your vote has been counted. But how can you be sure? NEW TIMES, April 24,
2003, at
Elise Ackerman, Electronic Voting’s Hidden Perils, SAN JOSE MERCURY NEWS
February 1, 2004, at

election officials regarding the adoption of voting machine standards, as well

as the subsequent selection and purchase of specific technology, is far from

open-ended. Both the Equal Protection Clause and the Due Process Clause

require that the interests of the state be weighed against the interests of

voters in fair and accurate elections. See Burdick v. Takushi, 405 U.S. 428,

434, 112 S.Ct. 2059, 2065 (1992); Mathews v. Eldridge, 424 U.S. 319, 335

(1976). The availability of Constitutional alternatives remains key to this

The development of fair, accurate, accessible, and auditable election

machines does not represent an unsolvable technical challenge. Far from it.

Indeed, a wide range of cost-efficient technological options are readily

available that are capable of complying with Florida’s manual recount

statutes and federal Constitutional requirements, ranging from traditional

optical scan systems to the latest generation of DRE-inspired systems by

current state vendors.

Optical scan. Used by over one-third of the national electorate in the

2004 presidential election, optical scan systems (as discussed by Appellants

in their Appeals Brief) are designed to permit full implementation of

Florida’s manual recount requirements.

Ballot marking systems. Electronic ballot markers utilize a DRE-like

interface, but instead of storing ballot selections on internal memory, record

choices to optical scan ballots. Ballot markers can include all of a DRE’s

accessibility features (audio interface, sip/puff input, multiple languages,

etc.), and every vote can be verified by voters before submission. Examples


a. Avante’s Optical Vote-Trakker18 is a federally qualified,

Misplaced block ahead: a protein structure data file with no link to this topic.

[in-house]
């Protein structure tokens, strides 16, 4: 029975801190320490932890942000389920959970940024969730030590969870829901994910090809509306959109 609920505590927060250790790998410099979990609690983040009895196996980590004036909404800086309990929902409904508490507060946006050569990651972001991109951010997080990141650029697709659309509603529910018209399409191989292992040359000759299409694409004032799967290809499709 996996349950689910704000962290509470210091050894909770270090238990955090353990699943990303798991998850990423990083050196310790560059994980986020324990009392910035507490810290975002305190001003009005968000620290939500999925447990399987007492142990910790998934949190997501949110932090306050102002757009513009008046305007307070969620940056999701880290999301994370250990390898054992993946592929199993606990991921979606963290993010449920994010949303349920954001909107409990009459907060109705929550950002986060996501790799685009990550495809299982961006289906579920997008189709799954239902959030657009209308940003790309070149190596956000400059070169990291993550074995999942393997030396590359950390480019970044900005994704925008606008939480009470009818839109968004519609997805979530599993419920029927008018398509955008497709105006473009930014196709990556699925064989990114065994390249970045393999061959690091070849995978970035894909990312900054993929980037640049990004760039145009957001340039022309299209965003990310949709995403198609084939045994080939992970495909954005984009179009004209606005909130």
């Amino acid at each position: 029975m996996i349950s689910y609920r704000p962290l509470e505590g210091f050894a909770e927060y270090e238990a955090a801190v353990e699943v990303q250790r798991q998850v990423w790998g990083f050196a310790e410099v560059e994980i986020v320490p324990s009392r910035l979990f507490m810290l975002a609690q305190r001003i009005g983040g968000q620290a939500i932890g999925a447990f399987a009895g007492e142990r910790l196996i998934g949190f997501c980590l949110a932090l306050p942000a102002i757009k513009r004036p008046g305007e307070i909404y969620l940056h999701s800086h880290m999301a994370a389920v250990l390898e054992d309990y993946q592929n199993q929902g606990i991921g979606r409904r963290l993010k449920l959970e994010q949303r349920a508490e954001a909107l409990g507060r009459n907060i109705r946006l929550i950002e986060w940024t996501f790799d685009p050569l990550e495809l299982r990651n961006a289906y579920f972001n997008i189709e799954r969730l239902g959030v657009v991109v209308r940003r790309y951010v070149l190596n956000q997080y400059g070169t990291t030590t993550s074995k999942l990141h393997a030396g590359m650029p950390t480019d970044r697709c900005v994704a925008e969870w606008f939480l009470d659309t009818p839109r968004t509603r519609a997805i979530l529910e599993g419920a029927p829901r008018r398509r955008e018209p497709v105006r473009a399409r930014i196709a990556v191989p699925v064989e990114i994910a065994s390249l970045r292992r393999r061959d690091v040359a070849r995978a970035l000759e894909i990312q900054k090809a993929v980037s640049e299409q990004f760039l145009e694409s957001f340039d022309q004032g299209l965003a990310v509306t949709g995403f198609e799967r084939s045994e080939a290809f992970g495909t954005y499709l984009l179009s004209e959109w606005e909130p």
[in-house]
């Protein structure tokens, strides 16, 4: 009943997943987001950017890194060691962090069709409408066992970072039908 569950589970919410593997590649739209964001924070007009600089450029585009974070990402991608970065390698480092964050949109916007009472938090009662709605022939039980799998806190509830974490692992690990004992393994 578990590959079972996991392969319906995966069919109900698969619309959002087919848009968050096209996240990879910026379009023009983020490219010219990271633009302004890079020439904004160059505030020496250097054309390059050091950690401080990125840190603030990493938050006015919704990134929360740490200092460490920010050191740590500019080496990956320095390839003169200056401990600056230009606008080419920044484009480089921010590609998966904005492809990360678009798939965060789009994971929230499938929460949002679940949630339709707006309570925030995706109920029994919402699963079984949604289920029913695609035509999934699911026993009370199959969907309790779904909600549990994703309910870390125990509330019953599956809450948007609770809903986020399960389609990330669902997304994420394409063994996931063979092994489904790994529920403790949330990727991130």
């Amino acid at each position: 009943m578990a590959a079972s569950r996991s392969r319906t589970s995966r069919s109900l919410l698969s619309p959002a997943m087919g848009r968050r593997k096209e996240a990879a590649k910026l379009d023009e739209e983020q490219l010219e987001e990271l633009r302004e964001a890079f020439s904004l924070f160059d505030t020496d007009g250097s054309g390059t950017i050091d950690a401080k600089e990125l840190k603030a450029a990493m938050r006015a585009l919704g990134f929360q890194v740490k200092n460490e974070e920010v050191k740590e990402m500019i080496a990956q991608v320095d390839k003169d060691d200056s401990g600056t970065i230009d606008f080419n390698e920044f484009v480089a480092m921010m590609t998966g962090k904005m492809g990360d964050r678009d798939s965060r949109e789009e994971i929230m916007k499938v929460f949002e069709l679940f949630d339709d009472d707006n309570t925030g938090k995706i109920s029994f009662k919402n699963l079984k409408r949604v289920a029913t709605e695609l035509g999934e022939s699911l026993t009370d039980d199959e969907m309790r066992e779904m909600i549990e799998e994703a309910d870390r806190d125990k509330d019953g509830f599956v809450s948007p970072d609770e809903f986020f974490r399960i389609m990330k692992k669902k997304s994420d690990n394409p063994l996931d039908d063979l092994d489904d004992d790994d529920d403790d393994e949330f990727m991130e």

accessible, electronic ballot-marking system. It was the first system qualified

to the FEC’s 2002 voting standards, a designation that means, in part, that it

produces a 0% error rate even after 1.5 million votes. Certification is

pending in several states.

b. ES&S, which has provided DREs to counties in Florida and

elsewhere, is also in the later stages of attaining federal qualification for its

own electronic ballot marking system, the Automark.19

DREs with Voter-Verified Paper Audit Trails. DREs equipped with a

voter-verified paper audit trail (VVPAT) were successfully used during the

2004 presidential election and are available from a variety of vendors.

Examples include:
a. Avante’s Vote-Trakker20 is an accessible, VVPAT-equipped DRE

that has completed federal testing. It is certified for use in several states and

has certifications pending in others.

Avante, First True Pixel-Based Optical Mark-Sense Voting System Achieved 0%
Error Rate In 1.5 Million Votes (May 17, 2004), at
ES&S, New Ballot Marking Device From ES&S, Automark Makes Optical Scan
Voting Accessible To Voters With Disabilities (April 1, 2004), at
Avante, Vote-Trakker Product Overview, at

b. AccuPoll produces a federally qualified, accessible, VVPAT-

equipped DRE system.21 The company is actively pursuing state contracts.

c. Sequoia Voting Systems, the country’s third-largest election

equipment manufacturer, debuted its VVPAT-enabled DRE in 2004, a

machine that was employed in every Nevada election jurisdiction in time in

the 2004 presidential election.22

No substantial technical, logistical, financial, or administrative